27. An adjustable trailer coupling system as described in claim 1 wherein said pedestal comprises a gooseneck pedestal, and wherein said actuator element to which said retentive lateral trailer adjustment element is responsive comprises:
a. a gooseneck pedestal lateral movement guide; and
b. a gooseneck pedestal movement slide element.
28. An adjustable trailer coupling system as described in claim 27 wherein said gooseneck pedestal lateral movement guide comprises a pair of gooseneck pedestal movement guides, and wherein said gooseneck pedestal movement slide element comprises a dual pairing of gooseneck pedestal rollers.
29. An adjustable trailer coupling system as described in claim 27 and further comprising:
a. a pedestal movement housing to which said continuous movement, retentive lateral trailer adjustment element fixedly mounted to said trailer is responsive; and
b. an elements shield situated adjacent said pedestal movement housing.
30. An adjustable trailer coupling system as described in claim 1 wherein said pedestal comprises a tongue pedestal, and wherein said actuator element to which said retentive lateral trailer adjustment element is responsive comprises:
a. a tongue pedestal lateral movement guide; and
b. a tongue pedestal movement slide element.
31. An adjustable trailer coupling system as described in claim 30 wherein said tongue pedestal lateral movement guide comprises a pair of tongue pedestal movement guides, and wherein said tongue pedestal movement slide element comprises a dual pairing of tongue pedestal rollers.
32. An adjustable trailer coupling system as described in claim 30 and further comprising:
a. a pedestal movement housing to which said continuous movement, retentive lateral trailer adjustment element fixedly mounted to said trailer is responsive; and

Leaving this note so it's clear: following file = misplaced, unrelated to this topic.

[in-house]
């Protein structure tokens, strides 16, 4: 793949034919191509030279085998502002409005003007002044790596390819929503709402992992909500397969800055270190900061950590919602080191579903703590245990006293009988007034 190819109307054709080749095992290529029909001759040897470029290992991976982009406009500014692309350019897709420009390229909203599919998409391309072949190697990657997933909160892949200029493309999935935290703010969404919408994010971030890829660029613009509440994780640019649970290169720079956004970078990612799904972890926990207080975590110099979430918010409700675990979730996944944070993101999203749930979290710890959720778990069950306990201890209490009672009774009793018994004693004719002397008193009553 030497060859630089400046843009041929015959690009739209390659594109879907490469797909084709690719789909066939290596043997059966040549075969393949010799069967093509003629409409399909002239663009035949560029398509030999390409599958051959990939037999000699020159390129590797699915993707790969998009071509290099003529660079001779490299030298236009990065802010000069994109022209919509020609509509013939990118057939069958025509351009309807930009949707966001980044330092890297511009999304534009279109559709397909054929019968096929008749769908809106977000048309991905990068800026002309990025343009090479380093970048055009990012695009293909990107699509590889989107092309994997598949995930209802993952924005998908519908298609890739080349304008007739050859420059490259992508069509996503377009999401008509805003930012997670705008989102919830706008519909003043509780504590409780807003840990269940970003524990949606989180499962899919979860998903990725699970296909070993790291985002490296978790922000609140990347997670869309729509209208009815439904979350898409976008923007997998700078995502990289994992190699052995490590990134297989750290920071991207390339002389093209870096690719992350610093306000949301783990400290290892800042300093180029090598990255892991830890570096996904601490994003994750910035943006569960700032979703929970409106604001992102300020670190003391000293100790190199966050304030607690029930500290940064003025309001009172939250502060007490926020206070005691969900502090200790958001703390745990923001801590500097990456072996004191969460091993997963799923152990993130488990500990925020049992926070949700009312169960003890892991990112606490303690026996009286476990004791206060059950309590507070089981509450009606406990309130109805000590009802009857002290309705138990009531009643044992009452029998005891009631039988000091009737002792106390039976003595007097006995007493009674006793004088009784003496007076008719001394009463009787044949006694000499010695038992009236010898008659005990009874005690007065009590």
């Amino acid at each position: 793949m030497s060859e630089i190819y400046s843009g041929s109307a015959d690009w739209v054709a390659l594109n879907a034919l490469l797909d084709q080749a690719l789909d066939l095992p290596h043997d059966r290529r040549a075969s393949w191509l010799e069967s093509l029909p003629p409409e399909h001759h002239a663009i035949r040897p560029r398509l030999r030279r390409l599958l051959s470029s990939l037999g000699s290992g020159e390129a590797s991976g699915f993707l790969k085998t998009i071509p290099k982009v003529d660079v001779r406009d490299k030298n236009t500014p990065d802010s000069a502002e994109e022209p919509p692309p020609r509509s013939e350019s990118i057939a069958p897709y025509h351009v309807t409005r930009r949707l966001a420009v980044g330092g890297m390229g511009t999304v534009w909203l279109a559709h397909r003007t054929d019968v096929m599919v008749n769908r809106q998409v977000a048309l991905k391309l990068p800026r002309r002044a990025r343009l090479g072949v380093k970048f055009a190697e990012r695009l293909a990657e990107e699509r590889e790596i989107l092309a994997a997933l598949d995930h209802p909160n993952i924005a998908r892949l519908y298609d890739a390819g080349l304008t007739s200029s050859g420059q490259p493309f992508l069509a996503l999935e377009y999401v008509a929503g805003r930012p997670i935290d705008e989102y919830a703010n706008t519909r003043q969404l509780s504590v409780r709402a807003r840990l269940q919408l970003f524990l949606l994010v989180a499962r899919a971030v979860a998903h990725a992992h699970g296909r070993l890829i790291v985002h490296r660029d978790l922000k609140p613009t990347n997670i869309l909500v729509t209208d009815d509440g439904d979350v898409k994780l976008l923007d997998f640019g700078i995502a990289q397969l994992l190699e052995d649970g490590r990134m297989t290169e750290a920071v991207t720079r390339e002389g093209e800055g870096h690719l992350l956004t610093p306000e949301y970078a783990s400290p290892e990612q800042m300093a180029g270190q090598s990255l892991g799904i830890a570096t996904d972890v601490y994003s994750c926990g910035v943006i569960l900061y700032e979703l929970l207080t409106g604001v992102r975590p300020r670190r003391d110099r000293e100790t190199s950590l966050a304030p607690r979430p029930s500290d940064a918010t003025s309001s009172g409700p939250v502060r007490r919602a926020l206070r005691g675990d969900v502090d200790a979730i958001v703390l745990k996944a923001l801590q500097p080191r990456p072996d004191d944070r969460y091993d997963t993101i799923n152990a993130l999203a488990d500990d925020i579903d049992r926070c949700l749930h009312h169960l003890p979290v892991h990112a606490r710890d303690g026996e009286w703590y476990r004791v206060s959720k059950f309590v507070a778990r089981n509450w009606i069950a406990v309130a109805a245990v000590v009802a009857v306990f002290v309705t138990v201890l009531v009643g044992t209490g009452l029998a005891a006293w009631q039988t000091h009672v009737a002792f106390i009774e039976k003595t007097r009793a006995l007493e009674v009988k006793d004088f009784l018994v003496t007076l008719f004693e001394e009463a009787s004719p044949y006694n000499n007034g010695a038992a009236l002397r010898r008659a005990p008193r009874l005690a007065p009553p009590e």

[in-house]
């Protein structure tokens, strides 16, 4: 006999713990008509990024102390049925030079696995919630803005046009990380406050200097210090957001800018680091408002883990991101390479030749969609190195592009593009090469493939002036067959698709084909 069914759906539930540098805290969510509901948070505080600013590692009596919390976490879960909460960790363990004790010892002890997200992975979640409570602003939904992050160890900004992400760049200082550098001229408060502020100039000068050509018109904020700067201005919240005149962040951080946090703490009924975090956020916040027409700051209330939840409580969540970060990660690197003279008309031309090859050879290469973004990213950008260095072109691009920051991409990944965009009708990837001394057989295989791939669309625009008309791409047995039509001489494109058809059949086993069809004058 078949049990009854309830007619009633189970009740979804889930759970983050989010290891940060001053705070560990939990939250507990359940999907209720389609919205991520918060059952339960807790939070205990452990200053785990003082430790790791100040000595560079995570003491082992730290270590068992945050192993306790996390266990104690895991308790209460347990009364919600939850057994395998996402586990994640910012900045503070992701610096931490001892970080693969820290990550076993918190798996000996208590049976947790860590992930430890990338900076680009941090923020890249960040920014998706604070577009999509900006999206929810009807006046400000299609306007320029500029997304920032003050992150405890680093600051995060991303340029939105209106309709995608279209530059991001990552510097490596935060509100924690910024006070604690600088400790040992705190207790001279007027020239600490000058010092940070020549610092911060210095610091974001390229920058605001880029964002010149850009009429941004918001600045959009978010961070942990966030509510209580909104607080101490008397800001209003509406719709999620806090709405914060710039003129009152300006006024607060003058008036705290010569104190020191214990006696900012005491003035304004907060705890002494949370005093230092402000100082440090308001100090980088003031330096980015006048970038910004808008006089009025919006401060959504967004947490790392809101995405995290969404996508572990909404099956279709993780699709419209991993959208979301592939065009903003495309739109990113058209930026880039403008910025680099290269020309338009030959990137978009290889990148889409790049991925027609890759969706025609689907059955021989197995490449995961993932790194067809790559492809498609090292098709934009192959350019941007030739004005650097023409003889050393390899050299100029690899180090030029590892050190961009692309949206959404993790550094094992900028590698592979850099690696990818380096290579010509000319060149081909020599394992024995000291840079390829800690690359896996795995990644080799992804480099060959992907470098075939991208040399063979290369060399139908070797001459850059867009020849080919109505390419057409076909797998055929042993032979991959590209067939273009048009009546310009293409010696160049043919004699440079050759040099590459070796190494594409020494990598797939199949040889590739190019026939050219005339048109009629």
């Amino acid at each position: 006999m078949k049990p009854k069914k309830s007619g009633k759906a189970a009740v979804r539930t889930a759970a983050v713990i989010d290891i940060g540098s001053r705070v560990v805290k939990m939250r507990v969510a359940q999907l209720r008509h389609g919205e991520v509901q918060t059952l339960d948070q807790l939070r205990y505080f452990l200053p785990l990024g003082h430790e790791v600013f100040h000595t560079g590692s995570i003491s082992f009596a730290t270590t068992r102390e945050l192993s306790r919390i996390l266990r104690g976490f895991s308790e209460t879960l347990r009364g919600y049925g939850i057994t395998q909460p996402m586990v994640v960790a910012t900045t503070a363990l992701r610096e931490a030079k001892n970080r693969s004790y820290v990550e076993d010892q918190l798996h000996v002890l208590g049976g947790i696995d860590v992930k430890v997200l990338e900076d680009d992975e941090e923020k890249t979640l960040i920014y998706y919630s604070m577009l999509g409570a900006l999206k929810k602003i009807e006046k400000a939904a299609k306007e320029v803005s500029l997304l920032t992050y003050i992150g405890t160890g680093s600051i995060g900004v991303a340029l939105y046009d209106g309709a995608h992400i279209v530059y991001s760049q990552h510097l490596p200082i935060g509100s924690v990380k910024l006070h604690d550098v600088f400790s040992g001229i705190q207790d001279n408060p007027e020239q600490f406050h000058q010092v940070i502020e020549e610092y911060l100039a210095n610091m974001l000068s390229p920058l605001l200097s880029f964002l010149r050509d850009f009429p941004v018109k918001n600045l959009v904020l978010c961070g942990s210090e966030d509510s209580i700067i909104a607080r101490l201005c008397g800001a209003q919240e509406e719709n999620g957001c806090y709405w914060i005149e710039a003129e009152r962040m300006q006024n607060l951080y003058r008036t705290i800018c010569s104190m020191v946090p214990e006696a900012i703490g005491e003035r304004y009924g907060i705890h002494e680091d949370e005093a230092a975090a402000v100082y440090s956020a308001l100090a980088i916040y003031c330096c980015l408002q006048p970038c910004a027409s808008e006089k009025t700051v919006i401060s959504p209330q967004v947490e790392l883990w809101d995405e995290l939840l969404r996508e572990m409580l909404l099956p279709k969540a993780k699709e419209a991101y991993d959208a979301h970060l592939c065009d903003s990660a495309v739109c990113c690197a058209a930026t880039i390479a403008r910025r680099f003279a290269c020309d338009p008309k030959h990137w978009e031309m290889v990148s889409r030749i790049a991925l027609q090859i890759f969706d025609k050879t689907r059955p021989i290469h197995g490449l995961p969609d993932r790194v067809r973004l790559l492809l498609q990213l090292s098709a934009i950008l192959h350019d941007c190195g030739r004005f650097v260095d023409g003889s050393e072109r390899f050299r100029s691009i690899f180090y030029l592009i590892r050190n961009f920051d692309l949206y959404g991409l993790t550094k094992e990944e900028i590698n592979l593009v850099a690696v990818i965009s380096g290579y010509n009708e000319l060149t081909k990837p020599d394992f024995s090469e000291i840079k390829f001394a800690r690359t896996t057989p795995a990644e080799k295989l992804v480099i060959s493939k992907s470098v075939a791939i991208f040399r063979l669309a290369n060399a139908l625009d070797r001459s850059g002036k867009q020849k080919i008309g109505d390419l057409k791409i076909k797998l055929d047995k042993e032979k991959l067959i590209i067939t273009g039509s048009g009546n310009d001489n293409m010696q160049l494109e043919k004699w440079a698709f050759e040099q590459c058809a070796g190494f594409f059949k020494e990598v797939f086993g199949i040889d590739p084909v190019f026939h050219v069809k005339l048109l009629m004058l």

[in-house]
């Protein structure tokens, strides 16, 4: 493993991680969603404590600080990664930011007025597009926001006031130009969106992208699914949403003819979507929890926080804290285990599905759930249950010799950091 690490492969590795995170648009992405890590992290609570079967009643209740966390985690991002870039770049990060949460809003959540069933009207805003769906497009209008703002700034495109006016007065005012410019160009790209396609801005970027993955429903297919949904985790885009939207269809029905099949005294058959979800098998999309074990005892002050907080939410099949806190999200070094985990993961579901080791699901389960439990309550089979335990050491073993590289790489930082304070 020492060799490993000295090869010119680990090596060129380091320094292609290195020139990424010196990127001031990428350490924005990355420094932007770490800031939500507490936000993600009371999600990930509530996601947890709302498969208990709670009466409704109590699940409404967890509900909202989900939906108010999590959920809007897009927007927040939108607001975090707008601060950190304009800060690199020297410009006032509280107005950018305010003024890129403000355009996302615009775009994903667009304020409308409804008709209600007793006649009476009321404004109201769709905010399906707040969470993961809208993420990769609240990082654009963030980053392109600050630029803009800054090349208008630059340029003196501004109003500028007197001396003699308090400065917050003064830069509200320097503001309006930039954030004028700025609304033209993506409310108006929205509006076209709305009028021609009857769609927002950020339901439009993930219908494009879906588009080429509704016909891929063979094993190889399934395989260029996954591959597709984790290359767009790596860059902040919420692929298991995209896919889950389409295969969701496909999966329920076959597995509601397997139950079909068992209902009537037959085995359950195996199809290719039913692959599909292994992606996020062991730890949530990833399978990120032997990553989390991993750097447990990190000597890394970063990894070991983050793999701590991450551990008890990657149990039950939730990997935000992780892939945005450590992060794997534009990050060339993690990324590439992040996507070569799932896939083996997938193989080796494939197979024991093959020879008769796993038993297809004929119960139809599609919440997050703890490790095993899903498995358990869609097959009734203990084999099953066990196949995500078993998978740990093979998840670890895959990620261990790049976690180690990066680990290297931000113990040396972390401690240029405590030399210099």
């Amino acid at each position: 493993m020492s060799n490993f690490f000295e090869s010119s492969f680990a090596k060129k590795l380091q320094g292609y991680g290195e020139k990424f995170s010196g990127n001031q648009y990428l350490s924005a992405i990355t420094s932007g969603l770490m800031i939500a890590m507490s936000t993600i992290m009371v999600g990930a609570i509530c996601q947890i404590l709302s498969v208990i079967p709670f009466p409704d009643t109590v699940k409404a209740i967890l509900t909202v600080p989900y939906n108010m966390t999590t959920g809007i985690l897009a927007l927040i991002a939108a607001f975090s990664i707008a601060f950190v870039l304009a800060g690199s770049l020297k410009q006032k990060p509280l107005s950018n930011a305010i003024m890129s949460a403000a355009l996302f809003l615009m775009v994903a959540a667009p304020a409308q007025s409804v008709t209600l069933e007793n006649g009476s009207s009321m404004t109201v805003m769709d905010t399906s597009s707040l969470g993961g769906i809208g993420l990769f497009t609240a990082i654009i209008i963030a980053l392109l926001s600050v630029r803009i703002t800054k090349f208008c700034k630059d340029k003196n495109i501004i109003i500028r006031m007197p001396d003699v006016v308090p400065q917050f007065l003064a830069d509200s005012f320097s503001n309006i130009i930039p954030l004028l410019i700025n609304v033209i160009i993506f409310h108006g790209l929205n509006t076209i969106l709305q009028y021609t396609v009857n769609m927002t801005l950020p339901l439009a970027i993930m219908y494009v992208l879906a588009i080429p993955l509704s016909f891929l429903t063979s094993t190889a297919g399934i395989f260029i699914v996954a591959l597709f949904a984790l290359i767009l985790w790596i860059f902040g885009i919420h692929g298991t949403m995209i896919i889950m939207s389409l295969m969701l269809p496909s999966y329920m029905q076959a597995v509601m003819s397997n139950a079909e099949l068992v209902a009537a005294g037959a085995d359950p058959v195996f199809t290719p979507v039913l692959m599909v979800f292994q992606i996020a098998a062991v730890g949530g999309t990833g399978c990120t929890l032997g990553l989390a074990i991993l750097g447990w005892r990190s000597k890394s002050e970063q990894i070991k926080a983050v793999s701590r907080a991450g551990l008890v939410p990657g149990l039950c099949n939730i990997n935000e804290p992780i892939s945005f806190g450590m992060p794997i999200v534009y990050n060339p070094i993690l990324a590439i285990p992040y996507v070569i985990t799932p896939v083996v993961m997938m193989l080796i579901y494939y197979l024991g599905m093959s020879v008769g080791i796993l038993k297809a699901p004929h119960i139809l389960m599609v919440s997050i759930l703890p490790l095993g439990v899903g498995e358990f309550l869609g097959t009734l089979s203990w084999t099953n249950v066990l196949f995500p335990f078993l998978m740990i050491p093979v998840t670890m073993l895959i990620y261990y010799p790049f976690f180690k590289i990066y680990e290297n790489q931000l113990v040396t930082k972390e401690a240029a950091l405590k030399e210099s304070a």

b. an elements shield situated adjacent said pedestal movement housing.
33. An adjustable trailer coupling system as described in claim 30 wherein said coupler element comprises an A-frame hitch element.
34. An adjustable trailer coupling system as described in claim 1 wherein said coupler element comprises a pintle hitch element.
35. An adjustable trailer coupling system as described in claim 1 wherein said coupler element comprises a trailer coupler element selected from the group consisting of: a 5th wheel element, a pin hitch element, a ball hitch element, a receiver hitch element, an insert hitch element, a tube hitch element, a bumper hitch element, and a plate hitch element.
36. An adjustable trailer coupling system as described in claim 1 wherein said continuous movement, retentive lateral trailer adjustment element fixedly mounted to said trailer comprises an independent trailer vertical support.
37. An adjustable trailer coupling system as described in claim 1 and further comprising a second retentive lateral trailer adjustment element.
38. An adjustable trailer coupling system as described in claim 1 and further comprising a trailer vertical adjustment element.
39. An adjustable trailer coupling system as described in claim 1 wherein said pedestal is at least part of a trailer vertical adjustment element.
40. An adjustable trailer coupling system as described in claim 39 wherein said trailer vertical adjustment element comprises a vertical jack.
41. An adjustable trailer coupling system as described in claim 39 wherein said trailer vertical adjustment element comprises at least two vertical adjustment elements.
42. An adjustable trailer coupling system as described in claim 41 wherein said at least two vertical adjustment elements comprise at least two vertical jacks.
43. An adjustable trailer coupling system as described in claim 1 wherein said continuous movement, retentive lateral trailer adjustment element fixedly mounted to said trailer comprises an independent lateral adjustment element.
Description
TECHNICAL FIELD

The present invention is directed to the field of vehicle towing technology, and may especially relate to trailer technology, such as towed implements, trailers, or vehicles. Specifically, the invention relates to adjustments made when hitching a trailer to a vehicle.